If anything, only the blatant spoofing elements will be lost on audiences who don’t have a lot of classic anime under their belt. Kenshiro from Fist of the North Star, Leiji Matsumoto’s heroic pirate Captain Harlock, scenes directly pulled from Macross: Do You Remember Love?, and countless other iconic titles from yesteryear get their moment in the sun by way of spoofing – though at least B-Ko didn’t rip off Bubblegum Crisis. That show actually came out a year later. Most of these gags are still pretty funny though, even if you don’t really “get” it. Who isn’t delighted by exploding Pepsi cans, or a familiar fast food icon popping up in a horror movie? In the same way that knowing a thing or two about Kung Fu movies and Spaghetti Westerns will probably make watching ‘Kill Bill’ that much more rewarding, it’s still easy enough to appreciate Project A-ko on its own over the top terms, even if the origin of some of the more specific gags  fall on deaf ears.

Another aspect worth touting is the soundtrack, provided by Californian artists Joey Carbone and Richie Zito. Each of the three girls was given their own theme song with a different American performer behind it, and the result is a shockingly catchy piece of American pop. Of particular note is B-ko’s ballad, “In Your Eyes”. I can’t properly explain what it is about that cheesy synth track set to deeply  emotional panging as B-ko thinks about C-ko…  and then casually caresses herself in the bath. It’s such a classy presentation of absurdity that it’s cemented the song in the part of my brain that’ll forever associate it with breasts and unyielding romance, which is a pretty awesome combo to associate anything with. The end theme, “Follow Your Dreams”, is similarly catchy and utterly perfect for the free-wheeling feel good nature of the flick as a whole.

Just in time for the film’s 25th anniversary, Discotek Media/Eastern Star has released a freshly remastered DVD (available here through their website, or wherever fine anime goods are sold). Central Park Media remastered the film themselves back in 2002 using the Japanese Laserdisc (Remember those? …anyone?), since word is the guys who own the title back in Japan have lost all the archival materials and only have a crumby faux-widescreen master from the film’s original VHS release left. Discotek has one-upped the old US DVD by removing countless bits of dirt and scratches from the print, stabilizing the “telecine judder” (ie: the camera doesn’t jerk around when it’s not supposed to anymore), and pumping up the colors to a full, vibrant glory without that uncomfortably yellow haze of the 2002 DVD release. Unfortunately, the archival materials were still M.I.A, and that means Discotek has also restored the crap out of the same analog Laserdisc release made in the late 1980s. All of the screenshots here have been taken from the new DVD – they’ve been compressed a bit to save on bandwidth, but they’ll give you a pretty decent idea of what to expect.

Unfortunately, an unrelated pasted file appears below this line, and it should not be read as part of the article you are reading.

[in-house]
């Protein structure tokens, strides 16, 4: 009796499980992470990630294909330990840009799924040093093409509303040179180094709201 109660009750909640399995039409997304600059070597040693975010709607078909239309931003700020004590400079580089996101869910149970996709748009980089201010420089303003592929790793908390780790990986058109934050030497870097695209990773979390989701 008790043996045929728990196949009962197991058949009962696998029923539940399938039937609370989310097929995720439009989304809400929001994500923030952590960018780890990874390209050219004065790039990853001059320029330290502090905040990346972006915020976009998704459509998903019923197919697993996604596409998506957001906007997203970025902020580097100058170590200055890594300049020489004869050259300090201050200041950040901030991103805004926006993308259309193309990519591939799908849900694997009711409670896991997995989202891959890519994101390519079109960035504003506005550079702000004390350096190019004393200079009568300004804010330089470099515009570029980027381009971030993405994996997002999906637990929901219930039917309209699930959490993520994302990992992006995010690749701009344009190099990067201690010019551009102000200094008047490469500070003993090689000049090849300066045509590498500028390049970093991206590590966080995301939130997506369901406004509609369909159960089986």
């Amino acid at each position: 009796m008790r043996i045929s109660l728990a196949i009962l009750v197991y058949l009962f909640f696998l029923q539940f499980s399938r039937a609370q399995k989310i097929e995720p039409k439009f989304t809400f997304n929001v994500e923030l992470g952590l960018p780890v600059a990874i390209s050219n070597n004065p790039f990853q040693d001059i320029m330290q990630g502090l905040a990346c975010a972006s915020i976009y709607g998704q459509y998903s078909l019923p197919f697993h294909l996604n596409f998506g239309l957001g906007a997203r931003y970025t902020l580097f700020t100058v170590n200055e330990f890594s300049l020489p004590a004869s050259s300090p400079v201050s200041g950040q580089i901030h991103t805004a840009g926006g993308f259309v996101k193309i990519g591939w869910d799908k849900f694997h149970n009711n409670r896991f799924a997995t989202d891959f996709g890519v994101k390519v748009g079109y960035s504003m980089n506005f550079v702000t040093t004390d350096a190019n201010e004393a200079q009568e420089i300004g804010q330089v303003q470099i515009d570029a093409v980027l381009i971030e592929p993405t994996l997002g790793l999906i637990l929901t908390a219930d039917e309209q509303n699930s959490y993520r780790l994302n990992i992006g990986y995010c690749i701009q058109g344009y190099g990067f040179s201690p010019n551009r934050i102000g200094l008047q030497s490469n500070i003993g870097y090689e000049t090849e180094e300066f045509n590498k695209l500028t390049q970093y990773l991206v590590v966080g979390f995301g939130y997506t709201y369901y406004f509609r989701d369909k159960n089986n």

With the lack of proper elements in mind, Project A-ko quite good – probably better than it should! But it’s simply never going to look like Evangelion, Nausicca, Utena, Cardcaptor Sakura, or any other old-school title where they can restore it straight from the original film negatives. Maybe someday a batshit crazy fan in Tokyo will step forward with the last surviving 35mm festival print and a full-blown restoration on par with Rock and Rule can happen, but in the meantime it looks as good as it’s going to, and word on the net is that it’s notably nicer than the old CPM transfer in every respect.